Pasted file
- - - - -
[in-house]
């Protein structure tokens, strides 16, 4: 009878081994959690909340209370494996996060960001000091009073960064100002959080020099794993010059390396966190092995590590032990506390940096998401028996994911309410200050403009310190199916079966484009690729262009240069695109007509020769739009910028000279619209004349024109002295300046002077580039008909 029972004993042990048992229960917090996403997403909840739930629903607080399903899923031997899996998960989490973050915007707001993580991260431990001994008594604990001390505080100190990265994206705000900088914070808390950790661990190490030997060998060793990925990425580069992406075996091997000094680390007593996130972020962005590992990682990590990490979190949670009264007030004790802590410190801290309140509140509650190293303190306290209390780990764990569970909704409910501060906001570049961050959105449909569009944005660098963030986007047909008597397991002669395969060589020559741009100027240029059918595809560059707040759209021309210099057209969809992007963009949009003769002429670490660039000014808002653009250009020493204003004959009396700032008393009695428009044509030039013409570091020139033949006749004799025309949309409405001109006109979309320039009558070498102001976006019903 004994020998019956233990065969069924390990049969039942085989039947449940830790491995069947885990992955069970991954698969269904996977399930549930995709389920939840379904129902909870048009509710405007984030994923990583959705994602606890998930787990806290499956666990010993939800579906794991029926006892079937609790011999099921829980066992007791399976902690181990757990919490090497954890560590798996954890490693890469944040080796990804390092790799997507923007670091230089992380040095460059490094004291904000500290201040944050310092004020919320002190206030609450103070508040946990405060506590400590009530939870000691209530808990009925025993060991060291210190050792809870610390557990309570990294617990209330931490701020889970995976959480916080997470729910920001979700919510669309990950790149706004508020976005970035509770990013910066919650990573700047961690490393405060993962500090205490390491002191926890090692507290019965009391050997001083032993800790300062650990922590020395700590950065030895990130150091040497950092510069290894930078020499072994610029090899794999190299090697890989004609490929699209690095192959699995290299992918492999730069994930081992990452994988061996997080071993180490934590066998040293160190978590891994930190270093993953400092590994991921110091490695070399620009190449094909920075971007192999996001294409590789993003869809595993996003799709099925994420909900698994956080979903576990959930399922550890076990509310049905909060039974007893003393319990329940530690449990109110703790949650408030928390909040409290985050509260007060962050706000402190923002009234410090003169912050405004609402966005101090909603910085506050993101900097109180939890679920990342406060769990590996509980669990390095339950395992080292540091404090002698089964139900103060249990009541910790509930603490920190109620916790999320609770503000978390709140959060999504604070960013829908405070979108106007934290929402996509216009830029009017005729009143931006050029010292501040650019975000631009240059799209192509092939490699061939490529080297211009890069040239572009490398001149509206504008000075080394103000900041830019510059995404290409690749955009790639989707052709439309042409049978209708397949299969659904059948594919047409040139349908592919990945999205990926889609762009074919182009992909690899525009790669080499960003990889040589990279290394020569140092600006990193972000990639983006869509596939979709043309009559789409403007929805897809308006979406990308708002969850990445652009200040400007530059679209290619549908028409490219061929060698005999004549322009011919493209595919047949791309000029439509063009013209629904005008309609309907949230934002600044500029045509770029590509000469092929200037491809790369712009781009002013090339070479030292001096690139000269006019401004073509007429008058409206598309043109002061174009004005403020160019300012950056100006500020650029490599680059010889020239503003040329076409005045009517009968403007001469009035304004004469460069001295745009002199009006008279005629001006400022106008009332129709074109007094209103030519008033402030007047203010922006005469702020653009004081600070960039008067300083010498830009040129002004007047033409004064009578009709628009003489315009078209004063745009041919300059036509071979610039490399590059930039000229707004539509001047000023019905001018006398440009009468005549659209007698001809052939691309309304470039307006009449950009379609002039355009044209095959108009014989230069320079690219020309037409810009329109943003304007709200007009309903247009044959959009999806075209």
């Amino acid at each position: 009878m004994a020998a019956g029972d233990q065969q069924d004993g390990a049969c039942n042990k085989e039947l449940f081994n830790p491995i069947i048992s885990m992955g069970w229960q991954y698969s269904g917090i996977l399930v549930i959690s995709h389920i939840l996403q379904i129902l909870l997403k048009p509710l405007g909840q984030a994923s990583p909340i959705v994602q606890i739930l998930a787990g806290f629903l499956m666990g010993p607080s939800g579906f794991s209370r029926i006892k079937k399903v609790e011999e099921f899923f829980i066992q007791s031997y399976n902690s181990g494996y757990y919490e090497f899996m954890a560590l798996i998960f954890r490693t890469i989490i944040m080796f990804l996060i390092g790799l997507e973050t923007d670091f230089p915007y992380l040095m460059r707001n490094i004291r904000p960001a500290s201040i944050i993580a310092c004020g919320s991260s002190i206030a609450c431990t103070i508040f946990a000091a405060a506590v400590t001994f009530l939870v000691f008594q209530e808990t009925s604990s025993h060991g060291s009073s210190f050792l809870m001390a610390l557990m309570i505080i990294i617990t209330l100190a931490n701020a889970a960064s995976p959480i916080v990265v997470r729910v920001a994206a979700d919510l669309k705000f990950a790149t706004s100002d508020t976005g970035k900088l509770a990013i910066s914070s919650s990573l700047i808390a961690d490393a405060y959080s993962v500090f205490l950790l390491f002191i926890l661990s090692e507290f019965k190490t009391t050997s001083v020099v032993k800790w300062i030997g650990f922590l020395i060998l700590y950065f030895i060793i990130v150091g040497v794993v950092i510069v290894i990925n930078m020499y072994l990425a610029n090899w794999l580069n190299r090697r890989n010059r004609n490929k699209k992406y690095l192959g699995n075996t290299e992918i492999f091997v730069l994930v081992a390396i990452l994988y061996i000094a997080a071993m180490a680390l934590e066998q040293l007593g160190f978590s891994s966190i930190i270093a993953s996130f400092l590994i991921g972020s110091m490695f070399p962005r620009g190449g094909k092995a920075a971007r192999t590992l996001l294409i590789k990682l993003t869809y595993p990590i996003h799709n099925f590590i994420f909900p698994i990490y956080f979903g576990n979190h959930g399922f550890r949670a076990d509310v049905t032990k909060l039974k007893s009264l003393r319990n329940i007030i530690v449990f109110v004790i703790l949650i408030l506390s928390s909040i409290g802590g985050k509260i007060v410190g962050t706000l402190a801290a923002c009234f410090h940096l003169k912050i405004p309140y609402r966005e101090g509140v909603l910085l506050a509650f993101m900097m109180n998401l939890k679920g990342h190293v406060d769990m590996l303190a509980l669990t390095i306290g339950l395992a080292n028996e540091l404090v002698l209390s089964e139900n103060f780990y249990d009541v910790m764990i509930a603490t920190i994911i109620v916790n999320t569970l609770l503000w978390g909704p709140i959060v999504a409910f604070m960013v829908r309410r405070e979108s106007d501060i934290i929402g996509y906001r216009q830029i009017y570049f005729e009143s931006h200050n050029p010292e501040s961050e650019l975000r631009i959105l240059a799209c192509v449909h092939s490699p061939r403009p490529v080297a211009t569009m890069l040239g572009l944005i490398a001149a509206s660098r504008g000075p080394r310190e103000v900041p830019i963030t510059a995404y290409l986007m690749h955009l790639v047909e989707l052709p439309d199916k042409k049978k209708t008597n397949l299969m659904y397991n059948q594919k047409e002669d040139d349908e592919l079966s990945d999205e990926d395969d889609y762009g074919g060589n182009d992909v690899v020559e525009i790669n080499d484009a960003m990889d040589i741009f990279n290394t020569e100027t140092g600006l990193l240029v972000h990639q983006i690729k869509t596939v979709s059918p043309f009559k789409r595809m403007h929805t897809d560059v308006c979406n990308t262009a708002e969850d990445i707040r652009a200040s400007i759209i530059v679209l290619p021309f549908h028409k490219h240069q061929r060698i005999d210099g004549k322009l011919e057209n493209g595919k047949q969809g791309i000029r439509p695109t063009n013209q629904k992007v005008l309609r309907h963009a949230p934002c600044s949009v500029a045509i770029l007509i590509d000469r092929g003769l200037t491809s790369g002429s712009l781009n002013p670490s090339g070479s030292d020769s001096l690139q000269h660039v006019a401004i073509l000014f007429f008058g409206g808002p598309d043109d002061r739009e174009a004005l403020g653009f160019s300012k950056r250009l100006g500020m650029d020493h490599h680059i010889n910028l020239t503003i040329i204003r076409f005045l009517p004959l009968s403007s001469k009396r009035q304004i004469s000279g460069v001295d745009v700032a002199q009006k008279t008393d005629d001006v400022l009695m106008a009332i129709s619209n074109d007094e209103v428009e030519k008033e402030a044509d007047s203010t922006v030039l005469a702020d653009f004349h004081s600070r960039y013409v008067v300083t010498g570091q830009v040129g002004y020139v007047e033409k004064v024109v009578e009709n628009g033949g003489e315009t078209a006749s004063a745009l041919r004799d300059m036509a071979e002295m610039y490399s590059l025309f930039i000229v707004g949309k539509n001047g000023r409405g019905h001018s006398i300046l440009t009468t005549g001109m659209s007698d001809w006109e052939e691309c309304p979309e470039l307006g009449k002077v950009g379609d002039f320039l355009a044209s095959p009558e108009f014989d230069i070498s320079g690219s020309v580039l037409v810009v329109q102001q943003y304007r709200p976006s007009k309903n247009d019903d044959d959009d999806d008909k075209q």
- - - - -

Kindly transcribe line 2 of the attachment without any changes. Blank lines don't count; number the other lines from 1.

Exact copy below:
């Protein structure tokens, strides 16, 4: 009878081994959690909340209370494996996060960001000091009073960064100002959080020099794993010059390396966190092995590590032990506390940096998401028996994911309410200050403009310190199916079966484009690729262009240069695109007509020769739009910028000279619209004349024109002295300046002077580039008909 029972004993042990048992229960917090996403997403909840739930629903607080399903899923031997899996998960989490973050915007707001993580991260431990001994008594604990001390505080100190990265994206705000900088914070808390950790661990190490030997060998060793990925990425580069992406075996091997000094680390007593996130972020962005590992990682990590990490979190949670009264007030004790802590410190801290309140509140509650190293303190306290209390780990764990569970909704409910501060906001570049961050959105449909569009944005660098963030986007047909008597397991002669395969060589020559741009100027240029059918595809560059707040759209021309210099057209969809992007963009949009003769002429670490660039000014808002653009250009020493204003004959009396700032008393009695428009044509030039013409570091020139033949006749004799025309949309409405001109006109979309320039009558070498102001976006019903 004994020998019956233990065969069924390990049969039942085989039947449940830790491995069947885990992955069970991954698969269904996977399930549930995709389920939840379904129902909870048009509710405007984030994923990583959705994602606890998930787990806290499956666990010993939800579906794991029926006892079937609790011999099921829980066992007791399976902690181990757990919490090497954890560590798996954890490693890469944040080796990804390092790799997507923007670091230089992380040095460059490094004291904000500290201040944050310092004020919320002190206030609450103070508040946990405060506590400590009530939870000691209530808990009925025993060991060291210190050792809870610390557990309570990294617990209330931490701020889970995976959480916080997470729910920001979700919510669309990950790149706004508020976005970035509770990013910066919650990573700047961690490393405060993962500090205490390491002191926890090692507290019965009391050997001083032993800790300062650990922590020395700590950065030895990130150091040497950092510069290894930078020499072994610029090899794999190299090697890989004609490929699209690095192959699995290299992918492999730069994930081992990452994988061996997080071993180490934590066998040293160190978590891994930190270093993953400092590994991921110091490695070399620009190449094909920075971007192999996001294409590789993003869809595993996003799709099925994420909900698994956080979903576990959930399922550890076990509310049905909060039974007893003393319990329940530690449990109110703790949650408030928390909040409290985050509260007060962050706000402190923002009234410090003169912050405004609402966005101090909603910085506050993101900097109180939890679920990342406060769990590996509980669990390095339950395992080292540091404090002698089964139900103060249990009541910790509930603490920190109620916790999320609770503000978390709140959060999504604070960013829908405070979108106007934290929402996509216009830029009017005729009143931006050029010292501040650019975000631009240059799209192509092939490699061939490529080297211009890069040239572009490398001149509206504008000075080394103000900041830019510059995404290409690749955009790639989707052709439309042409049978209708397949299969659904059948594919047409040139349908592919990945999205990926889609762009074919182009992909690899525009790669080499960003990889040589990279290394020569140092600006990193972000990639983006869509596939979709043309009559789409403007929805897809308006979406990308708002969850990445652009200040400007530059679209290619549908028409490219061929060698005999004549322009011919493209595919047949791309000029439509063009013209629904005008309609309907949230934002600044500029045509770029590509000469092929200037491809790369712009781009002013090339070479030292001096690139000269006019401004073509007429008058409206598309043109002061174009004005403020160019300012950056100006500020650029490599680059010889020239503003040329076409005045009517009968403007001469009035304004004469460069001295745009002199009006008279005629001006400022106008009332129709074109007094209103030519008033402030007047203010922006005469702020653009004081600070960039008067300083010498830009040129002004007047033409004064009578009709628009003489315009078209004063745009041919300059036509071979610039490399590059930039000229707004539509001047000023019905001018006398440009009468005549659209007698001809052939691309309304470039307006009449950009379609002039355009044209095959108009014989230069320079690219020309037409810009329109943003304007709200007009309903247009044959959009999806075209």